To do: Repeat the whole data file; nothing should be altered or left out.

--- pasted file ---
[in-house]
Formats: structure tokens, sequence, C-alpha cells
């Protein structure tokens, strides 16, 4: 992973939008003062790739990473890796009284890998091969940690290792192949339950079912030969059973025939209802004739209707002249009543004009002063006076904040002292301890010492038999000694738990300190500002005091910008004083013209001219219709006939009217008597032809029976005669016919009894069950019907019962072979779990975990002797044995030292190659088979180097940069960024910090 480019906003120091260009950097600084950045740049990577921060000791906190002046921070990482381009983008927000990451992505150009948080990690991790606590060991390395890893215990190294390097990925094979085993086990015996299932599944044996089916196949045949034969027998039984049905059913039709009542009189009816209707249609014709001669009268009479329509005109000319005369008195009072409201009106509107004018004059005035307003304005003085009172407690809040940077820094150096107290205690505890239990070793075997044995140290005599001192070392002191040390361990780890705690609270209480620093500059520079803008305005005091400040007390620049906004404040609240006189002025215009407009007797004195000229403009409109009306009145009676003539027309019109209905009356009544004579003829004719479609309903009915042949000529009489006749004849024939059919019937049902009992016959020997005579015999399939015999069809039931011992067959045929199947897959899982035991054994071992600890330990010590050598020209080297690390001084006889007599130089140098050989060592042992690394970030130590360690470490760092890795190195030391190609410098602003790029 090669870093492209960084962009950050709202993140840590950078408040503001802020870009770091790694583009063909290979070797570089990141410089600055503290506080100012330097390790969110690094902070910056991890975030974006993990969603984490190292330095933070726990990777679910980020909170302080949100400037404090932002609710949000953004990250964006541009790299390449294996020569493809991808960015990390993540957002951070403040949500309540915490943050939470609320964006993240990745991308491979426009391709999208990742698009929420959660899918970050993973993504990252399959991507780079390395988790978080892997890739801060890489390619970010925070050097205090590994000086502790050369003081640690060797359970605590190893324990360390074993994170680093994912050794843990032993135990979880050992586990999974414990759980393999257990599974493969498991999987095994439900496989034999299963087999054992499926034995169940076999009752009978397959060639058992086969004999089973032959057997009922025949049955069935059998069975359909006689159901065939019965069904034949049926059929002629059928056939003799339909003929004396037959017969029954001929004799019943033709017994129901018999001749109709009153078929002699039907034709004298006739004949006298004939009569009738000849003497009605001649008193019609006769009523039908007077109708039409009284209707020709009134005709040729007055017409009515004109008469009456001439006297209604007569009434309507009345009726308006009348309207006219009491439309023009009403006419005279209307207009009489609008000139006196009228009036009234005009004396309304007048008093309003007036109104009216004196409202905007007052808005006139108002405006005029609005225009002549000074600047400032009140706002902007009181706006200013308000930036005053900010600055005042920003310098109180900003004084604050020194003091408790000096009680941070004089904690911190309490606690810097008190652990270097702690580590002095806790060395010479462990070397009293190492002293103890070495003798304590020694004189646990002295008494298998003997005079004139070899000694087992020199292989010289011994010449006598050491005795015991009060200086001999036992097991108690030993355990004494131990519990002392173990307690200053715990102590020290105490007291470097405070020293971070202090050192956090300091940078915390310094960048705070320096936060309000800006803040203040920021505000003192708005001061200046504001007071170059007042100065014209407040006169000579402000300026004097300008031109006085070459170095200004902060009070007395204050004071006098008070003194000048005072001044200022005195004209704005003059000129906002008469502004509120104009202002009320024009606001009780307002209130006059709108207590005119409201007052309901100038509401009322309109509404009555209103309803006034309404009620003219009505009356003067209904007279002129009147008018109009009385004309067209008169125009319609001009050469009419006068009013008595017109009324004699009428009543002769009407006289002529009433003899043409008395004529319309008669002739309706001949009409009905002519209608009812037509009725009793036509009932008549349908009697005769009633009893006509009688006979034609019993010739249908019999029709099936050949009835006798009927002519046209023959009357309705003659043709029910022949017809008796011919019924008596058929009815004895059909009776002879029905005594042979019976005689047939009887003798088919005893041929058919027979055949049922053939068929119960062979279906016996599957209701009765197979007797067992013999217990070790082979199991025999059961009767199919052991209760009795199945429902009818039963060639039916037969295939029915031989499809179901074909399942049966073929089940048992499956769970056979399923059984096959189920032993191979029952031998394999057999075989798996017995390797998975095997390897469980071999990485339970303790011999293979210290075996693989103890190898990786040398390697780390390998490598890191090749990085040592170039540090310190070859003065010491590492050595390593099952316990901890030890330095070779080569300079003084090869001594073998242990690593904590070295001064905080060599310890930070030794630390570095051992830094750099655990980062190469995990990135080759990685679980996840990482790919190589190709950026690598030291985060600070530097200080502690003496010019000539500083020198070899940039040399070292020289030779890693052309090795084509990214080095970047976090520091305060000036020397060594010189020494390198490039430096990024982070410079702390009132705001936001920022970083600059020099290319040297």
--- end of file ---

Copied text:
[in-house]
Formats: structure tokens, sequence, C-alpha cells
């Protein structure tokens, strides 16, 4: 992973939008003062790739990473890796009284890998091969940690290792192949339950079912030969059973025939209802004739209707002249009543004009002063006076904040002292301890010492038999000694738990300190500002005091910008004083013209001219219709006939009217008597032809029976005669016919009894069950019907019962072979779990975990002797044995030292190659088979180097940069960024910090 480019906003120091260009950097600084950045740049990577921060000791906190002046921070990482381009983008927000990451992505150009948080990690991790606590060991390395890893215990190294390097990925094979085993086990015996299932599944044996089916196949045949034969027998039984049905059913039709009542009189009816209707249609014709001669009268009479329509005109000319005369008195009072409201009106509107004018004059005035307003304005003085009172407690809040940077820094150096107290205690505890239990070793075997044995140290005599001192070392002191040390361990780890705690609270209480620093500059520079803008305005005091400040007390620049906004404040609240006189002025215009407009007797004195000229403009409109009306009145009676003539027309019109209905009356009544004579003829004719479609309903009915042949000529009489006749004849024939059919019937049902009992016959020997005579015999399939015999069809039931011992067959045929199947897959899982035991054994071992600890330990010590050598020209080297690390001084006889007599130089140098050989060592042992690394970030130590360690470490760092890795190195030391190609410098602003790029 090669870093492209960084962009950050709202993140840590950078408040503001802020870009770091790694583009063909290979070797570089990141410089600055503290506080100012330097390790969110690094902070910056991890975030974006993990969603984490190292330095933070726990990777679910980020909170302080949100400037404090932002609710949000953004990250964006541009790299390449294996020569493809991808960015990390993540957002951070403040949500309540915490943050939470609320964006993240990745991308491979426009391709999208990742698009929420959660899918970050993973993504990252399959991507780079390395988790978080892997890739801060890489390619970010925070050097205090590994000086502790050369003081640690060797359970605590190893324990360390074993994170680093994912050794843990032993135990979880050992586990999974414990759980393999257990599974493969498991999987095994439900496989034999299963087999054992499926034995169940076999009752009978397959060639058992086969004999089973032959057997009922025949049955069935059998069975359909006689159901065939019965069904034949049926059929002629059928056939003799339909003929004396037959017969029954001929004799019943033709017994129901018999001749109709009153078929002699039907034709004298006739004949006298004939009569009738000849003497009605001649008193019609006769009523039908007077109708039409009284209707020709009134005709040729007055017409009515004109008469009456001439006297209604007569009434309507009345009726308006009348309207006219009491439309023009009403006419005279209307207009009489609008000139006196009228009036009234005009004396309304007048008093309003007036109104009216004196409202905007007052808005006139108002405006005029609005225009002549000074600047400032009140706002902007009181706006200013308000930036005053900010600055005042920003310098109180900003004084604050020194003091408790000096009680941070004089904690911190309490606690810097008190652990270097702690580590002095806790060395010479462990070397009293190492002293103890070495003798304590020694004189646990002295008494298998003997005079004139070899000694087992020199292989010289011994010449006598050491005795015991009060200086001999036992097991108690030993355990004494131990519990002392173990307690200053715990102590020290105490007291470097405070020293971070202090050192956090300091940078915390310094960048705070320096936060309000800006803040203040920021505000003192708005001061200046504001007071170059007042100065014209407040006169000579402000300026004097300008031109006085070459170095200004902060009070007395204050004071006098008070003194000048005072001044200022005195004209704005003059000129906002008469502004509120104009202002009320024009606001009780307002209130006059709108207590005119409201007052309901100038509401009322309109509404009555209103309803006034309404009620003219009505009356003067209904007279002129009147008018109009009385004309067209008169125009319609001009050469009419006068009013008595017109009324004699009428009543002769009407006289002529009433003899043409008395004529319309008669002739309706001949009409009905002519209608009812037509009725009793036509009932008549349908009697005769009633009893006509009688006979034609019993010739249908019999029709099936050949009835006798009927002519046209023959009357309705003659043709029910022949017809008796011919019924008596058929009815004895059909009776002879029905005594042979019976005689047939009887003798088919005893041929058919027979055949049922053939068929119960062979279906016996599957209701009765197979007797067992013999217990070790082979199991025999059961009767199919052991209760009795199945429902009818039963060639039916037969295939029915031989499809179901074909399942049966073929089940048992499956769970056979399923059984096959189920032993191979029952031998394999057999075989798996017995390797998975095997390897469980071999990485339970303790011999293979210290075996693989103890190898990786040398390697780390390998490598890191090749990085040592170039540090310190070859003065010491590492050595390593099952316990901890030890330095070779080569300079003084090869001594073998242990690593904590070295001064905080060599310890930070030794630390570095051992830094750099655990980062190469995990990135080759990685679980996840990482790919190589190709950026690598030291985060600070530097200080502690003496010019000539500083020198070899940039040399070292020289030779890693052309090795084509990214080095970047976090520091305060000036020397060594010189020494390198490039430096990024982070410079702390009132705001936001920022970083600059020099290319040297």